Choosing Safe Lodging Breakfast Food

We like staying in motels that offer breakfast. It’s convenient and it saves money. Can’t beat that. But how clean and how healthy is that breakfast food?

It is reassuring that the respective Health Departments do food safety inspections and often post the results for the public. Unfortunately there are many Health Departments that do not post these scores.

Yet, a quick Google search reveals that many people complain of getting food borne illness after eating in a lodging establishment.

As I consider the food safety risks from lodging breakfast food I would divide it into the following categories:

  • Failure to use good hand hygiene when preparing the food: I have watched the servers move chairs around, pick up garbage, handle cartons and then handle food.
  • Failure to adequately wash fruits or vegetables: I suspect in many cases the server, simply puts the apples and oranges on the buffet table. The diner assumes they have been washed and they might not be. I was impressed with one Miami motel that washed and then wrapped the apples before putting into a serving basket.
  • Time temperature abuse: In this scenario the food has not been adequately cooked or is not held at the right temperature while on the buffet table.

What can food servers do to reduce the risk of food borne illness for their guests:

  1. Don’t prepare food if you are sick.
  2. Wash your hands frequently.
  3. Use gloves and keep the gloves free from contamination while preparing ready to eat food.
  4. Be sure that risk foods are held at the appropriate temperature.
  5. Wash fruits and vegetables thoroughly.
  6. Handle and provide utensils in a clean manner.

What can you do to protect yourself so you don’t get sick on that long car ride to the next motel?

  1. Wash your hands before eating. We have to remember that we are also responsible for protecting ourselves and everything you have touched before eating could have been contaminated. So wash your hands.
  2. Carefully handle the dishes, cups and utensils so you don’t contaminate them.
  3. Eat foods you are confident are well cooked. Slimy eggs, partially cooked fish or meats, fruit medley’s at room temperature are all risky.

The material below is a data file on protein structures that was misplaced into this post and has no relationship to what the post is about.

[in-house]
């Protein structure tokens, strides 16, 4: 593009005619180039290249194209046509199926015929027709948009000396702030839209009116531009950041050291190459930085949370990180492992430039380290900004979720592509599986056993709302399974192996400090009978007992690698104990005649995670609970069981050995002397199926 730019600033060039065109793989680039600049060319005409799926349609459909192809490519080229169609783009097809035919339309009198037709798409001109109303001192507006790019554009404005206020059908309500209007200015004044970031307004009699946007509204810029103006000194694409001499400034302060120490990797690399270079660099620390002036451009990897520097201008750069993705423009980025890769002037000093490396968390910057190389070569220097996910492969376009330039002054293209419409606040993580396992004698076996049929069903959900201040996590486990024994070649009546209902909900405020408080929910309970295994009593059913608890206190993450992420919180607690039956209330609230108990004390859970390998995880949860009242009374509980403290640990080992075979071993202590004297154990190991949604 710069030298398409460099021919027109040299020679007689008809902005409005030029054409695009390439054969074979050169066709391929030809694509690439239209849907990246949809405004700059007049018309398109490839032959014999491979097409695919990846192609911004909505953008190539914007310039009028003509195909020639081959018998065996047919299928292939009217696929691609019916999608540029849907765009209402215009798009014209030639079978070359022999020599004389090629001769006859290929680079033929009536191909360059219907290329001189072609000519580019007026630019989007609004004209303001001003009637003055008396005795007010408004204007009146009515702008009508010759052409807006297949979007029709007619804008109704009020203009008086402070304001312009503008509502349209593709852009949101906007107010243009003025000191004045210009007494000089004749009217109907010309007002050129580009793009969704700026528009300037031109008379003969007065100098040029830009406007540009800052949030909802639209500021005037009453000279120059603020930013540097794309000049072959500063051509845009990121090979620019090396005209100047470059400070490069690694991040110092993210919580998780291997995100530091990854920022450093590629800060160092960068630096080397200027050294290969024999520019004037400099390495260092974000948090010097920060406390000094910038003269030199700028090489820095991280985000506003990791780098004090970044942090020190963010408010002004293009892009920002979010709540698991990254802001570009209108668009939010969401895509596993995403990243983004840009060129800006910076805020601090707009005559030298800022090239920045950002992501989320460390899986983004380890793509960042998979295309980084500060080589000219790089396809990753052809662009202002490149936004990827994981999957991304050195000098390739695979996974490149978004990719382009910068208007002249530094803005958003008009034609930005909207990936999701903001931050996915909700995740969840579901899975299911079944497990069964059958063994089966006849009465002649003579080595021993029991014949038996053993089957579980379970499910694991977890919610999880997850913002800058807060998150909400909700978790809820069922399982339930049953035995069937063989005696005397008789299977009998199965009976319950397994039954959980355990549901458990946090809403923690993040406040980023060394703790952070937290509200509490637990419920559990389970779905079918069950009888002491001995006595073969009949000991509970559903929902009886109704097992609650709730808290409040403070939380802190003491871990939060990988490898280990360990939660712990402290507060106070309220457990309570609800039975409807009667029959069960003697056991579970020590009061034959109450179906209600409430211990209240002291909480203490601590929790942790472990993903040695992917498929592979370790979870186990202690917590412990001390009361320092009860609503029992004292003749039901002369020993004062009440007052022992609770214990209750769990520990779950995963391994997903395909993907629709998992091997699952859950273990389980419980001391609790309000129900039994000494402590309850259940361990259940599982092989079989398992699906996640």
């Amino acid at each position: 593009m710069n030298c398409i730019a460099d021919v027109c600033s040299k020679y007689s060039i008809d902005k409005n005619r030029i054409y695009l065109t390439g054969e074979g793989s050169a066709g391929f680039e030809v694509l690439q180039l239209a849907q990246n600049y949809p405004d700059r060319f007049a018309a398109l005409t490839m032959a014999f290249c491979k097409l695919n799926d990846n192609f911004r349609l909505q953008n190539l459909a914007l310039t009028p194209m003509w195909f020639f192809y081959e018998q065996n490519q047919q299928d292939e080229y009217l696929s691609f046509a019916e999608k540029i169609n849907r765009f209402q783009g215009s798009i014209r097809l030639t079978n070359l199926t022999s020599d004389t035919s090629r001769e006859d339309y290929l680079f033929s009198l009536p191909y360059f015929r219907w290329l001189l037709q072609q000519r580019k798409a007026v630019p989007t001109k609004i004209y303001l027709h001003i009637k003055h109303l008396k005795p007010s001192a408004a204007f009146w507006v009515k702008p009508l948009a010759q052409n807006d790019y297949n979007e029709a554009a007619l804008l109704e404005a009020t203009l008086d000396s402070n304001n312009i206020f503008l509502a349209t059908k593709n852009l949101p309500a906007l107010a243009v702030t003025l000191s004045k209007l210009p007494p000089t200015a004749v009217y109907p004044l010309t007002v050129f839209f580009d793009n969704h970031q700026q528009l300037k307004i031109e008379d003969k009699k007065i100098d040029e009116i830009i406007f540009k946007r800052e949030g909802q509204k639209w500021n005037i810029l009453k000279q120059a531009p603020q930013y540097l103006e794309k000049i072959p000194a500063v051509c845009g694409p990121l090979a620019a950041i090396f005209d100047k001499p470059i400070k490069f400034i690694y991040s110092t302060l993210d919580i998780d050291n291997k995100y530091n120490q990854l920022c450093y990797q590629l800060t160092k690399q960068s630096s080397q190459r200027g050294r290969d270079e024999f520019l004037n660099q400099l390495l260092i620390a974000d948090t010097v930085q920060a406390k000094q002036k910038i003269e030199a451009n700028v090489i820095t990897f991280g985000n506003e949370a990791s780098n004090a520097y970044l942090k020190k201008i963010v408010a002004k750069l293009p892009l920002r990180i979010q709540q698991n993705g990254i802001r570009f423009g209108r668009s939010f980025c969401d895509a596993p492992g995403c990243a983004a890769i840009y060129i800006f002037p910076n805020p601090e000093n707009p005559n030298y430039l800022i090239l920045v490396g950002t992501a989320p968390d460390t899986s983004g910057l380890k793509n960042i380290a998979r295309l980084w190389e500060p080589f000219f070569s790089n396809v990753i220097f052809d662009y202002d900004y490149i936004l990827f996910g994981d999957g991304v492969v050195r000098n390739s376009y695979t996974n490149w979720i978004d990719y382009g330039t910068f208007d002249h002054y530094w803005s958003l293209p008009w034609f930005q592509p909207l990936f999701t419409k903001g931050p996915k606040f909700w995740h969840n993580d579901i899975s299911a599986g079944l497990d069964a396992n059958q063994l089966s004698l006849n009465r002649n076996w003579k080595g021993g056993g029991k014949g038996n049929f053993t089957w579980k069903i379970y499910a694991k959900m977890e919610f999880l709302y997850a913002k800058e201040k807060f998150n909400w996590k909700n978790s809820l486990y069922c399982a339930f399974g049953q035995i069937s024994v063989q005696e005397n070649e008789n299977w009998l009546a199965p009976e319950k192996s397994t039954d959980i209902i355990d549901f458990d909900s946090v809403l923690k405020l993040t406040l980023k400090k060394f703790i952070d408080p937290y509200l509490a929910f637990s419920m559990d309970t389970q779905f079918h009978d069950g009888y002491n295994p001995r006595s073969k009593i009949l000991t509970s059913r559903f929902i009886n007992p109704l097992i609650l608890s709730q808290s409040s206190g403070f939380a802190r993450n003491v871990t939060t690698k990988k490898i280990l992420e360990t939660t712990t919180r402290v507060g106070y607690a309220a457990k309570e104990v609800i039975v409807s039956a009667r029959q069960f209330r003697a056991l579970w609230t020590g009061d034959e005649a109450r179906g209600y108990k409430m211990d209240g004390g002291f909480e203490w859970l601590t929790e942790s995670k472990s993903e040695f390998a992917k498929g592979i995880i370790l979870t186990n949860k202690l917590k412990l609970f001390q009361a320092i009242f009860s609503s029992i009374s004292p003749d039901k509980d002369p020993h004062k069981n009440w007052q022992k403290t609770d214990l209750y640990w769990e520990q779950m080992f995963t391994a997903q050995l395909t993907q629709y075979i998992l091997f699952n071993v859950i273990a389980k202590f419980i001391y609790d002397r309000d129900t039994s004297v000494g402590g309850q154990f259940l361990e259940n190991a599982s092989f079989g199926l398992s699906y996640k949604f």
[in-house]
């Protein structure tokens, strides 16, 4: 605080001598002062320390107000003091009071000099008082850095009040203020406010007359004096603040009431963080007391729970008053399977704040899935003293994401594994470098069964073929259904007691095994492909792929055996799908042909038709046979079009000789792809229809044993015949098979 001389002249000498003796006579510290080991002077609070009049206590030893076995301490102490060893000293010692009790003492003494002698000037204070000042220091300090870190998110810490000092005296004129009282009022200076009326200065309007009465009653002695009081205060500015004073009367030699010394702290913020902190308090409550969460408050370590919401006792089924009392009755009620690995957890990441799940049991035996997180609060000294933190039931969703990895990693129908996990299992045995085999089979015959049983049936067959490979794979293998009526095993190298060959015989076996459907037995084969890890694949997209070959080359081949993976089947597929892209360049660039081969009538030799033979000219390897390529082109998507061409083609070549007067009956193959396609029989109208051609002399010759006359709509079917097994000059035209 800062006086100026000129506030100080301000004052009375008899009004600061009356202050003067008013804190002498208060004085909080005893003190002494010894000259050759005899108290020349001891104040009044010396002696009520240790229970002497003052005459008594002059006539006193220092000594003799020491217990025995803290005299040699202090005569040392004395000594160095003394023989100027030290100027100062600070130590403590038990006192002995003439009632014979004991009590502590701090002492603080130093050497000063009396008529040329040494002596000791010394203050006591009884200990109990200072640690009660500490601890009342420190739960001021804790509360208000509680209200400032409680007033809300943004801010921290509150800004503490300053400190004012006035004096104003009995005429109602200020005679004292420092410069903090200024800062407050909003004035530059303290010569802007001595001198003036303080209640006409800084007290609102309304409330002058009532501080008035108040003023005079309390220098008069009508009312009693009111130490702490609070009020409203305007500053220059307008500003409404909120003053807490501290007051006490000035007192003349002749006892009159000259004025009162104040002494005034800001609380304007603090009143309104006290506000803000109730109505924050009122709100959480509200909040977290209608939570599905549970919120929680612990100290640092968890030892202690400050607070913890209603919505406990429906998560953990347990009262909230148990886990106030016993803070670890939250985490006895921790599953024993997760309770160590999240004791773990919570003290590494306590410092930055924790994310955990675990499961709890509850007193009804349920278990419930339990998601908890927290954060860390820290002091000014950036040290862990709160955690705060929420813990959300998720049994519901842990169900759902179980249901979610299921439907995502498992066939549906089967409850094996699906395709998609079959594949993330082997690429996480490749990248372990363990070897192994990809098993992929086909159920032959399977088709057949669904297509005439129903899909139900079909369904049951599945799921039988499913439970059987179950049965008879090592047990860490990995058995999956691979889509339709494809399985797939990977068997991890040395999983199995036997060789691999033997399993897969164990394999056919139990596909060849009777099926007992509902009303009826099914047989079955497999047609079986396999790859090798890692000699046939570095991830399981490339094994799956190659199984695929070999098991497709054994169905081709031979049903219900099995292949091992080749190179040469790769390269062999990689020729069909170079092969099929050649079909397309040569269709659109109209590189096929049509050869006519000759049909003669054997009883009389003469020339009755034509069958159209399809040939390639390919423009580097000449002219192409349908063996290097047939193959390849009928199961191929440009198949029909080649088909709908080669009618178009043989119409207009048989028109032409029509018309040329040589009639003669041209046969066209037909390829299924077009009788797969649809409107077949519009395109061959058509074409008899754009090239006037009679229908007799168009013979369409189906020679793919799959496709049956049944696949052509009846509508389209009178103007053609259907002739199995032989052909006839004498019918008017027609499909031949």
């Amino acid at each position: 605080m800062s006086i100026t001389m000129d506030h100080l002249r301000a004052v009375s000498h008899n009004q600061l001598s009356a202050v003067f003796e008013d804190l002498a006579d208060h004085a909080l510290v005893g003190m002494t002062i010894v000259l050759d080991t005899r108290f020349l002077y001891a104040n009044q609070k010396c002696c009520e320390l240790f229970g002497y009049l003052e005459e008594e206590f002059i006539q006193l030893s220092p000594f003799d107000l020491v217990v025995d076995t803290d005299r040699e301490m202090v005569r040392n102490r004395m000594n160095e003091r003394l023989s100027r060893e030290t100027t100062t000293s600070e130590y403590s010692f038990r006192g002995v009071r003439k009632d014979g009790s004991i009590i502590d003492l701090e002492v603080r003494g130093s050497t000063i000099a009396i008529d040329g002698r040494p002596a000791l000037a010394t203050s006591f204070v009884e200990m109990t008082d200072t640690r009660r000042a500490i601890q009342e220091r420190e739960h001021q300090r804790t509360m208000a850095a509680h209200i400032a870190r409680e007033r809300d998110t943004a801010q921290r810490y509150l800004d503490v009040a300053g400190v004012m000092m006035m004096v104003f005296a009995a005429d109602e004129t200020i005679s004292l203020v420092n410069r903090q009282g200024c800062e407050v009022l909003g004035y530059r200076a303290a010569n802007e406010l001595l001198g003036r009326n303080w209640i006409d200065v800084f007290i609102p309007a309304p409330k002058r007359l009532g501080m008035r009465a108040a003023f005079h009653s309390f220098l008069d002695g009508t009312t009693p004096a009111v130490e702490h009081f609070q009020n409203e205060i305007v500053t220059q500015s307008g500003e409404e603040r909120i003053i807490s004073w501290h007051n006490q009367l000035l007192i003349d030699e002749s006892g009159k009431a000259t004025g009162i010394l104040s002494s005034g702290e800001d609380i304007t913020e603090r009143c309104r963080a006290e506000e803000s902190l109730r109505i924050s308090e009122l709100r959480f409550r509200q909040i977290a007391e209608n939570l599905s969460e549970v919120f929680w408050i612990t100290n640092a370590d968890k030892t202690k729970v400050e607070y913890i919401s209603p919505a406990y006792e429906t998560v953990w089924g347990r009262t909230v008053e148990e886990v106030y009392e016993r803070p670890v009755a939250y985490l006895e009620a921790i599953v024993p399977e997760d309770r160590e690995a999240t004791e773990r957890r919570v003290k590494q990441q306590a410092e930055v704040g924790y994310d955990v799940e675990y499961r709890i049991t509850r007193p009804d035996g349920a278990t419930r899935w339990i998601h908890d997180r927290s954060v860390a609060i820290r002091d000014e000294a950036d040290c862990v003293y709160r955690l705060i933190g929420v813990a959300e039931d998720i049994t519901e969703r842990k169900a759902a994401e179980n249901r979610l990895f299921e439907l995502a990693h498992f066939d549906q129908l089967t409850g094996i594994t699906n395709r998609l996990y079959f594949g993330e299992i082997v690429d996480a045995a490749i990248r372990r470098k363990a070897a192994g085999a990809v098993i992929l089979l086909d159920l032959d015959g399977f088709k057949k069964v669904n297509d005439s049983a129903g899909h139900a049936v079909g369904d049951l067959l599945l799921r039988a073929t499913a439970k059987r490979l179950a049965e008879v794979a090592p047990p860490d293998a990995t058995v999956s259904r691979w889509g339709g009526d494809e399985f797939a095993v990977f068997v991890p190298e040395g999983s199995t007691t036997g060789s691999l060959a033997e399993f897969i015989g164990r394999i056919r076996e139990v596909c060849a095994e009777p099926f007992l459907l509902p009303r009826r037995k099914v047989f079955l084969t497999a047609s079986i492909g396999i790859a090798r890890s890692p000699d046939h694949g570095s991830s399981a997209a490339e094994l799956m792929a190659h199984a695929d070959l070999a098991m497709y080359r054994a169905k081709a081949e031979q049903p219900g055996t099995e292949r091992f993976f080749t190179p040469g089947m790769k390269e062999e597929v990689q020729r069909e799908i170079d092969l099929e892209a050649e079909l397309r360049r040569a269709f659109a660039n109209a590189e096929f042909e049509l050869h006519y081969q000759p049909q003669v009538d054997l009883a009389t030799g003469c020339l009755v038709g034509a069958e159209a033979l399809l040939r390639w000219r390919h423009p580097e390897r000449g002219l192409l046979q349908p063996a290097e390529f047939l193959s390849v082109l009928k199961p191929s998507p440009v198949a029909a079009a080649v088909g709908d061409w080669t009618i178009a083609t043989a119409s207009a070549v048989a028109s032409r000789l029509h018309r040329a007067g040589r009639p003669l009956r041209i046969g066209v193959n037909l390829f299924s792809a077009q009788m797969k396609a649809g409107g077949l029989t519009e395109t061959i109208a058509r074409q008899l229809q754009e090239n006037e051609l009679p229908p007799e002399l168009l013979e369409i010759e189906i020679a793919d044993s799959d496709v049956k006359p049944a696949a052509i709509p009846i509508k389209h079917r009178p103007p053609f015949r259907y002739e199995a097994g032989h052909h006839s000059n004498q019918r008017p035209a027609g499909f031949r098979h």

4. Assume everything needs to be washed. Wash the orange, the apple, the banana, hard boiled eggs, etc before you trim off the skin. Unless you do, you are contaminating the inside of the fruit. Ask yourself if your surgeon would cut through your skin without washing it first.
  5. Don’t eat any ready to eat food you personally witness that has been served without the use of gloves by the server.

Send us pictures of healthy dining practices and we will post on our Instagram account.

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Author: Dr. Harlan Stueven, MD

Harlan Stueven M.D. is a Board Certified Emergency physician with sub-specialization in Environmental Toxicology and Board Certification in Medical Toxicology. Starting his career in the USAF, he served as a Flight Surgeon and Environmental Health Consultant Physician where one of his duties was monitoring food safety. In his nearly 40 year practice, he treated a range of medical, surgical and poisoning emergencies. He has been a Medical Director and/or Chairman of several hospital-based Emergency Medicine Departments, served as the President of Emergency and Environmental Medicine consulting group, a physician group Chief Financial Officer and sat on many national, state and local committees. Dr. Stueven founded Dining Grades and the Dining Safety Alliance to improve food safety by increasing awareness of food borne illness and the formation of partnerships within the food industry. He is an accomplished leader, medical researcher, a champion of process improvement, author, and national and international speaker.

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